North County 11/23/94
THE FACE OF YORKTOWN FOOTBALL IS SMILING
A chilly northern wind was blowing sharply across the illuminated artificial surface of Dietz Stadium on this November night in Kingston, New York. A bus carrying the Yorktown Cornhuskers football team quietly rolled into the parking lot. After a few hours the 42 young men who step off it will board on the happy side of a 22-0 score. They will have defeated Massena High School for their 20th consecutive victory dating back to last season, earning them a chance to defend their title as Class B State Champions.
It was nearly one year ago to the day that they stood victorious on this very field. There had previously been no such thing as a State Championship then, and no one outside of the team understood how good they could be. It was as if they had taken a riverboat up the Nile searching for the unknown. This season has been different. Everyone knew how good the Cornhuskers could be. On this night nothing short of another trip to Syracuse and the Carrier Dome would do.
Faces from the graduating class of 1993 filtered into the picture to lend their support. There was the leader from last seasons foray into glory, James Bumper Robeson, clad in black and tugging on his old familiar #60 jersey. He began clapping vigorously an hour before kickoff. He was joined by the infectious laugh of Vinnie DAndraia, the silent confidence of John Benardi, and the piercing screams of Mike Myers. They were all here a year ago when a play-off game seemed like something out of a crazy dream. They were ones who paved the way for this night, and now the rest of us believed in the dream.
They are all talented athletes individually, but together they are champions, and champions they would stay…together.
I caught up with head coach, Ron Santavicca as his Cornhuskers waited for the Class C game to conclude. Sipping on a steaming cup of coffee, he extended his hand as he had done many times before on game day, in a television studio, or in the muddled comfort of his office at Yorktown High School. But this time the hand shake seemed to have a purpose. It was firmer than usual, like his expression–eyes widened, bottom lip tight. This was a man whom I’d covered for the better part of the last two Autumns, and although he always made me feel like a friend, it was at that moment I felt I knew what motivated him to lead this team. Right then I knew this game had been played a hundred times or more inside his head, and Yorktown had won every time.
”It’s all about the kids,” he said a few weeks ago on the occasion of his first regular season title at the school. Fighting back tears of joy, he wrapped his arms tightly around the neck of #13, Don Weese. ”They listen to the game plan,” he praised unabashedly. “They play hard on every down.”
Weese, celebrated weekly in these pages for his incredible feats of athleticism and sportsmanship, is one of those who play hard on every down. As the Class C game ended and the beaten Nanuet team marched in a line slowly by him, I could read the look in his eyes. This will not be us, they said. We will not know that walk. Not tonight. Not this year.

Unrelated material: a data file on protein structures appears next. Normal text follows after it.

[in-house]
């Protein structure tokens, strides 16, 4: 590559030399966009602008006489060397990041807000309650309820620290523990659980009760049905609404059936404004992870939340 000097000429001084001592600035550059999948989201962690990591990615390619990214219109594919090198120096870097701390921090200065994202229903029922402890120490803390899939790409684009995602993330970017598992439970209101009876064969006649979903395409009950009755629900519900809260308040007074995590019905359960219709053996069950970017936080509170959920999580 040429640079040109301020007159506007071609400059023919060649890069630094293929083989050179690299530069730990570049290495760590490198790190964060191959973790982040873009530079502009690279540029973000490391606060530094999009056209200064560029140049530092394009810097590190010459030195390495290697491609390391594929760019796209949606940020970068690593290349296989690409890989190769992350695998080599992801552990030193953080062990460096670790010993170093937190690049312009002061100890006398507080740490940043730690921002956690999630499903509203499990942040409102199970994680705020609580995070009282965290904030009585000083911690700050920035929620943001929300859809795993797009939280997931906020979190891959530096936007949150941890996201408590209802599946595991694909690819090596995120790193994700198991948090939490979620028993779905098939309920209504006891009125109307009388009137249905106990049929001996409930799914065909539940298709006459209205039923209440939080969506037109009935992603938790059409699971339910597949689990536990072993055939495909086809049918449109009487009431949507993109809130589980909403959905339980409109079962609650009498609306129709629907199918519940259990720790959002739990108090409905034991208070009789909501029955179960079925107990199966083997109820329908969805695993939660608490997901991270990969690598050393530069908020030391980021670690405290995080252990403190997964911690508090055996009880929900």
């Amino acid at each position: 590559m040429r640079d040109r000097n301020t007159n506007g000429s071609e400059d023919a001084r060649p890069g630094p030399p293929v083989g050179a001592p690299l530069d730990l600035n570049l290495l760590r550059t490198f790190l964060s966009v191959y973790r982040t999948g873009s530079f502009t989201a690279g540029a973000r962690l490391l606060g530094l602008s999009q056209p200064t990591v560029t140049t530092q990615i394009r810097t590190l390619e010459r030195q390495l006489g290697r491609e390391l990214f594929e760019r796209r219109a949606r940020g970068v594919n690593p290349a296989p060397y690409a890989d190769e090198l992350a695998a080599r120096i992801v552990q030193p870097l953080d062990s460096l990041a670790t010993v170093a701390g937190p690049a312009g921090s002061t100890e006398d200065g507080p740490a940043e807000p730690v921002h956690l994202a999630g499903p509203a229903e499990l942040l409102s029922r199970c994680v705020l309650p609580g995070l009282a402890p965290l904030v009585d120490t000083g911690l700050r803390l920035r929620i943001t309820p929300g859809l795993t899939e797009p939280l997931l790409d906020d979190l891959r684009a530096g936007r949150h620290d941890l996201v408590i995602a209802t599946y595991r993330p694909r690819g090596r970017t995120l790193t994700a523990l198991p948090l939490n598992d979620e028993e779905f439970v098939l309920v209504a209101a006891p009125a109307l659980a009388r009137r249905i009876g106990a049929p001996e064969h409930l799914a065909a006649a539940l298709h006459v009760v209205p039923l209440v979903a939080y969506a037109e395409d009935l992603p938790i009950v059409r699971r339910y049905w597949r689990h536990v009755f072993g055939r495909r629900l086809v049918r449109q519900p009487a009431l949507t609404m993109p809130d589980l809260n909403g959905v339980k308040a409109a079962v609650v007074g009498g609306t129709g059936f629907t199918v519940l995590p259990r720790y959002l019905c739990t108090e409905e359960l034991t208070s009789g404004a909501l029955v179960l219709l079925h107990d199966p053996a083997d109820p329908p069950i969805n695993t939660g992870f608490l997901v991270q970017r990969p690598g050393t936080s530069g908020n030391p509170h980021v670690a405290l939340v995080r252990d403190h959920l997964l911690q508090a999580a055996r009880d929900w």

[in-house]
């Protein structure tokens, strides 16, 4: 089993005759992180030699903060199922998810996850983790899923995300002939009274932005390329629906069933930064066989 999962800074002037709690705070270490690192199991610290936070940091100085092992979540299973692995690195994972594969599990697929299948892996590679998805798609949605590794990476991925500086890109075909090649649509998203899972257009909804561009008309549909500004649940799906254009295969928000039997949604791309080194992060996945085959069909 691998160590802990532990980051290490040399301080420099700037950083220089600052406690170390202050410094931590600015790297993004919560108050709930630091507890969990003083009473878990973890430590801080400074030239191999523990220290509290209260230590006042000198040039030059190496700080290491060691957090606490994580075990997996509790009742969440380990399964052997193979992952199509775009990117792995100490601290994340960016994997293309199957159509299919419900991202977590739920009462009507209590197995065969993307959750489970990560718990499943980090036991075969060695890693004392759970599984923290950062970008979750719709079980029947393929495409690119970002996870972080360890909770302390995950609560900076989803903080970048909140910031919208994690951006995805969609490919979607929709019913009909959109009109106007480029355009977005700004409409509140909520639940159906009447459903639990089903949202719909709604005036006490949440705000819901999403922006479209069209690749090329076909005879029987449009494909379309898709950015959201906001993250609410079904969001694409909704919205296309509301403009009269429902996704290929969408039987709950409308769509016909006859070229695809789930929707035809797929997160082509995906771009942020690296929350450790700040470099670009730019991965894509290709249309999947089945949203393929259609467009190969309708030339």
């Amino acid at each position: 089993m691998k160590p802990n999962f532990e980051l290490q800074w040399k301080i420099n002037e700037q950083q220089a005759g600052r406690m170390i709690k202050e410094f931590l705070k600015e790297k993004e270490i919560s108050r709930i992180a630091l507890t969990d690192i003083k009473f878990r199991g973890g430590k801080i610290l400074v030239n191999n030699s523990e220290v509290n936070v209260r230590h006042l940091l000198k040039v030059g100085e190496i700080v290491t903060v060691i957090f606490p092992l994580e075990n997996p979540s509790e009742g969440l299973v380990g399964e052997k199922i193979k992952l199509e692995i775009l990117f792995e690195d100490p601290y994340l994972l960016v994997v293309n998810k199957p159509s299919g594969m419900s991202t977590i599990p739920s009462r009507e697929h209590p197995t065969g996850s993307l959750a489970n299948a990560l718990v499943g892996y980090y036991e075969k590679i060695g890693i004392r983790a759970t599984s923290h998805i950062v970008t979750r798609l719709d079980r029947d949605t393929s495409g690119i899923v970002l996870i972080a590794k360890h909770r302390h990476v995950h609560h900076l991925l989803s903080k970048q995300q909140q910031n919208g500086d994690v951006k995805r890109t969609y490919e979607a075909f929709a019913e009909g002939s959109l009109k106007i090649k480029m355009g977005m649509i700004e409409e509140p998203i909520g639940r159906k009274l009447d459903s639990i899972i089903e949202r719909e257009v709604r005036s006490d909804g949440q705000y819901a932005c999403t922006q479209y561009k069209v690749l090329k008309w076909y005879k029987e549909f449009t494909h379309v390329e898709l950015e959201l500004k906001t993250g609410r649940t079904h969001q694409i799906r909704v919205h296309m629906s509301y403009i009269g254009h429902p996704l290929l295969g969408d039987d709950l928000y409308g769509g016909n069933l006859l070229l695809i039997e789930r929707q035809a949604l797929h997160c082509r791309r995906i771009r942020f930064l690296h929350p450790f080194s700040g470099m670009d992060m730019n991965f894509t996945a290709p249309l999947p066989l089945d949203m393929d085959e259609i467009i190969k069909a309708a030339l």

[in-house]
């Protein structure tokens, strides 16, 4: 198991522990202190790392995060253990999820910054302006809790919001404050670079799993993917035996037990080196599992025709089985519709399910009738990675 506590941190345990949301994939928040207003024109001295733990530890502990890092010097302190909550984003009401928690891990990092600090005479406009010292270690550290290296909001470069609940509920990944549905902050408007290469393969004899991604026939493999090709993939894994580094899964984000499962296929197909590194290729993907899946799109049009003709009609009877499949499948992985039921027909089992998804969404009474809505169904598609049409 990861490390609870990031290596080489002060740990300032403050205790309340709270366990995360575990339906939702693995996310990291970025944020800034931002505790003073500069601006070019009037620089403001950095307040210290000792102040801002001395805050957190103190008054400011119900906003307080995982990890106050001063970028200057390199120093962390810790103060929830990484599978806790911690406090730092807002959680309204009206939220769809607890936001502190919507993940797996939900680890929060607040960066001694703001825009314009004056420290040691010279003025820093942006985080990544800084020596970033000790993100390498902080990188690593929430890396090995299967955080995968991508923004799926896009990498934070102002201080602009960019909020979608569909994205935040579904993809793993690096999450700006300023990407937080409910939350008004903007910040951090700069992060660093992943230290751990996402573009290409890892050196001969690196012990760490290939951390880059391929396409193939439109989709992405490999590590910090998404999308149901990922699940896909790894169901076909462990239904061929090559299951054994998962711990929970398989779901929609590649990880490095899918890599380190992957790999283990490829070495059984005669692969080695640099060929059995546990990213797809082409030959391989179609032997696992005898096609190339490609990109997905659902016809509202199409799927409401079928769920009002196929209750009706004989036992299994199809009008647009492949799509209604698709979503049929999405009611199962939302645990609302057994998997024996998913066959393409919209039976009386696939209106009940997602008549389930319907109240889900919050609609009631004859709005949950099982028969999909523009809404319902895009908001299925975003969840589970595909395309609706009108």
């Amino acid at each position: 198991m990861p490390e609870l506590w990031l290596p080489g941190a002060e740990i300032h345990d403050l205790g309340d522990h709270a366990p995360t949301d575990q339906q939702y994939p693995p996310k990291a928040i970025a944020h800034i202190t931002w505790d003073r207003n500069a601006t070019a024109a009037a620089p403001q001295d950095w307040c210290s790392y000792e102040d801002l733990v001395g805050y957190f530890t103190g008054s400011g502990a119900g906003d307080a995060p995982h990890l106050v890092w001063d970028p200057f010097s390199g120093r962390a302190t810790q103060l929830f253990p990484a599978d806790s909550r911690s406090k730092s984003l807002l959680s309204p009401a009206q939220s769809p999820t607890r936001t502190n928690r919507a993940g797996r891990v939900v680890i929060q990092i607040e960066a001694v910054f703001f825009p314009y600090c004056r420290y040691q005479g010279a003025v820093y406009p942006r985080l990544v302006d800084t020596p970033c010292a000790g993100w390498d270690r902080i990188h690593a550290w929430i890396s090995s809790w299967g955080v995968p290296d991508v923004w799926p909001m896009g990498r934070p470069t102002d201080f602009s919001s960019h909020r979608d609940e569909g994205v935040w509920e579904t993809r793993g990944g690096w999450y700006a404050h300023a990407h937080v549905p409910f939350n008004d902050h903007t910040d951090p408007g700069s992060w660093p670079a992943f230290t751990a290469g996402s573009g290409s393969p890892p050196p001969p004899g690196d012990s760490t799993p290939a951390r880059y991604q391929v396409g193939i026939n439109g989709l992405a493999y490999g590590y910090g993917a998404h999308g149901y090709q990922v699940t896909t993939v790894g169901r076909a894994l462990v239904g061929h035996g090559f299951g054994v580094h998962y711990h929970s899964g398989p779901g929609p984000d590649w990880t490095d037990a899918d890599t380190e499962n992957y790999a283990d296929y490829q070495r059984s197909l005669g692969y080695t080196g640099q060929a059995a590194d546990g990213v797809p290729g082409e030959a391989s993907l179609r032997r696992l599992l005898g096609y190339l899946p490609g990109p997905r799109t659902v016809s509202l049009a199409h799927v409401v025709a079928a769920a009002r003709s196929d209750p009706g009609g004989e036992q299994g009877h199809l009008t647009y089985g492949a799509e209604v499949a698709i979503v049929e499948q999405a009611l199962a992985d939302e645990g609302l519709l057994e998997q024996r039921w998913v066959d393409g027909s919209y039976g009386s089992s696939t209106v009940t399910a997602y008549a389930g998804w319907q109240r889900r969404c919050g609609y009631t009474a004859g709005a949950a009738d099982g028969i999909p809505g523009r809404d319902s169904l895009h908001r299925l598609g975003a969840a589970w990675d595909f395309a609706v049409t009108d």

Later in the third quarter, after already having gobbled up a touchdown pass from quarterback, Matt Caione, he will be pounded to the turf and arise groggy. He will have to be dragged from the game, but for just two plays.
Phil Settembrino, who plays on every down on both lines, now walked by and faced the emptying field. For two seasons he and his line mates have dug deep into the trenches and anchored every yard both gained and given up, but his expression was that of a boy waiting to see his first Pop Warner action. “’Im nervous,” he tells me. ”If you can believe it.” I can believe it.
Later he will be pulled from the game for a few plays to get a breather from the constant pummeling a 200-pound Massena running back lays on him. But in the fourth quarter, after a Yorktown turnover deep in their own territory, he would push the very same back away from paydirt to preserve the precious shutout.
As the team headed for the locker room to pull on the uniform one more time, the eventual victory of this night would reflect in their expressions. ARhema Leach, MVP of the last two games, donned a smile as I wished him luck and told him to save a trophy for someone else. Before the game would be decided, his punishing inside runs would extend key drives and leave the Section One judges no choice but to hand him another. Pete Cariello, the fresh-faced sophomore defensive back, who alone has personally outscored most of Yorktowns opponents this year, looked relaxed. He would play an important role in defending the Massena sweep, and twice end an opponent possession a yard short. Robbie Anderson, whose game face is usually fully loaded by Wednesday, did not look relaxed nor did he so much as crack a smile. In fact, he failed to utter a word to anyone. His jolting hits would speak volumes between the lines.
Soon all the faces disappeared into their helmets for pre-game warm-ups and last-minute instructions from the ever-prepared coaches. The next time I saw them together they were all standing on the field holding hands and waiting for the game to begin; their tightening grips told another story of this night and this team. They are all talented athletes individually, but together they are champions, and champions they would stay…together.
Two hours and four quarters later the result would illustrate the point clearly. The faces were all smiles. Now that the northern winds had died down, I could hear every one of them saying in unison: One more to go.
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